During this travel adventure, we’ve had a few days that are a pretty accurate representation on what life is often like for us on the road. Balancing working and exploring can be frustrating at times. And, because we’re away from home-base so much, we try hard to keep fitness and some awareness of nutrition an active part of the mix (or this would be a weight loss blog).
We loved Bologna the minute we arrived. By the time we made our way to our hotel – we even splurged and got a cab – it was well into the evening and dark.
Having arrived in italy and ready to start our “pick a random city” experiment, we had only one thing on our minds.
Whether one should travel to a country or not, based on what is going on internally there, is one of the thorny questions for every traveler. Right now, Egypt is in the midst of some internal turmoil (though we all hope it ends soon) and in this post, I address my feelings on current travel there.
During my week in Jordan, I saw Roman ruins in Amman, the world wonders of Petra and the Dead Sea and the desert/canyons of Wadi Rum. Anything else you think should be on the list of must-see sights in Jordan?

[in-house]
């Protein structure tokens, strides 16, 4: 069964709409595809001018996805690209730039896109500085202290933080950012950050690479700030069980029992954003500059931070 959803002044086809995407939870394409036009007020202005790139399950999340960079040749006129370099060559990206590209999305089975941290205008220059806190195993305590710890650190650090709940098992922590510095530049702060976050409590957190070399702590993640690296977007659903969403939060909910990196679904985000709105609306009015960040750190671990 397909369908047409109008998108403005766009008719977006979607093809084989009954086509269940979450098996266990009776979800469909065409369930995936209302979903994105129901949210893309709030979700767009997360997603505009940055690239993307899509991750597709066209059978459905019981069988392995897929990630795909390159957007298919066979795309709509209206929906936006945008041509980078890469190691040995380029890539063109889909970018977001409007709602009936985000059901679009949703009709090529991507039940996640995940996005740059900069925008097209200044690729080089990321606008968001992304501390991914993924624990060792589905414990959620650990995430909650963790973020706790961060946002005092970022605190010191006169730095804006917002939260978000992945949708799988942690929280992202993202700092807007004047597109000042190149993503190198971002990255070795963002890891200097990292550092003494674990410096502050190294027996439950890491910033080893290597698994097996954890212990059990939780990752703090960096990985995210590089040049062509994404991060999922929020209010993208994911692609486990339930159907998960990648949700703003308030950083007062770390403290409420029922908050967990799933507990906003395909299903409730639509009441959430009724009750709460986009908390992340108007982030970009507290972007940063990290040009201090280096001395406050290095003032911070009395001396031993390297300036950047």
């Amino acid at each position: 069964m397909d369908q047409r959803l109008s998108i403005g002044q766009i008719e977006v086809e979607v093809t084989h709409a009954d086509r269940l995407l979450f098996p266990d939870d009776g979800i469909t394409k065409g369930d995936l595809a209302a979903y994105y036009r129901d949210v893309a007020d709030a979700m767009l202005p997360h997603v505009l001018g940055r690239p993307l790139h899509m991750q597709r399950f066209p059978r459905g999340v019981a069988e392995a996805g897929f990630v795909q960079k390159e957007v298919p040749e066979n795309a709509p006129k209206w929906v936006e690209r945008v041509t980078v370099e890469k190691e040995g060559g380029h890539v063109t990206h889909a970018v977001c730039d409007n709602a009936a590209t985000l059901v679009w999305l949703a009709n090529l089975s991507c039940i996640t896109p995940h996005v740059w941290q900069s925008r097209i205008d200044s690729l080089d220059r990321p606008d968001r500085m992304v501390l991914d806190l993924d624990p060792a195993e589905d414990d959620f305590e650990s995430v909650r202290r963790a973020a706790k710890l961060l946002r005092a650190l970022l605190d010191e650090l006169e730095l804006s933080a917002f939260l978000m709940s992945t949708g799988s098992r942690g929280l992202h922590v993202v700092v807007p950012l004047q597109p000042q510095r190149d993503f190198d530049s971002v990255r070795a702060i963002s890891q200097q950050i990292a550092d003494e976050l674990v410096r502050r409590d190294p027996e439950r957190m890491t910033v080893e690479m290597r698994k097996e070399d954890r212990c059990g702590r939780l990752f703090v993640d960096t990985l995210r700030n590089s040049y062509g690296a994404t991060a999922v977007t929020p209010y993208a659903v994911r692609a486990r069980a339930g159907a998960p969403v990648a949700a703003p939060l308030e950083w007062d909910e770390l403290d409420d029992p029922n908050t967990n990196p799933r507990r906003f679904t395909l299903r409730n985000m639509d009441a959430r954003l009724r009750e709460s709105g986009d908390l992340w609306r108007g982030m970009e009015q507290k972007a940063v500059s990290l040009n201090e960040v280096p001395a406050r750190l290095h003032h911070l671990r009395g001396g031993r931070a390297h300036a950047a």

One of the things that surprised me when I traveled in the Middle East earlier this year was that there are some really good wines made in that part of the world. Both Lebanon and Israel have a series of good wineries, but I was most pleasantly surprised by the Zumot Winery in Jordan. There were some wines here that would retail for $60-100, if the label said Napa Valley.
I was lucky enough to get to the Monte Carlo train station while it was almost empty one afternoon this summer, so I had a chance to take some longer exposure shots and turn them into HDR photos. I hope you enjoy them, as it is one of the prettier stations I went to on the Ultimate Train Challenge.
Dear Older (hopefully healthy!) Selves: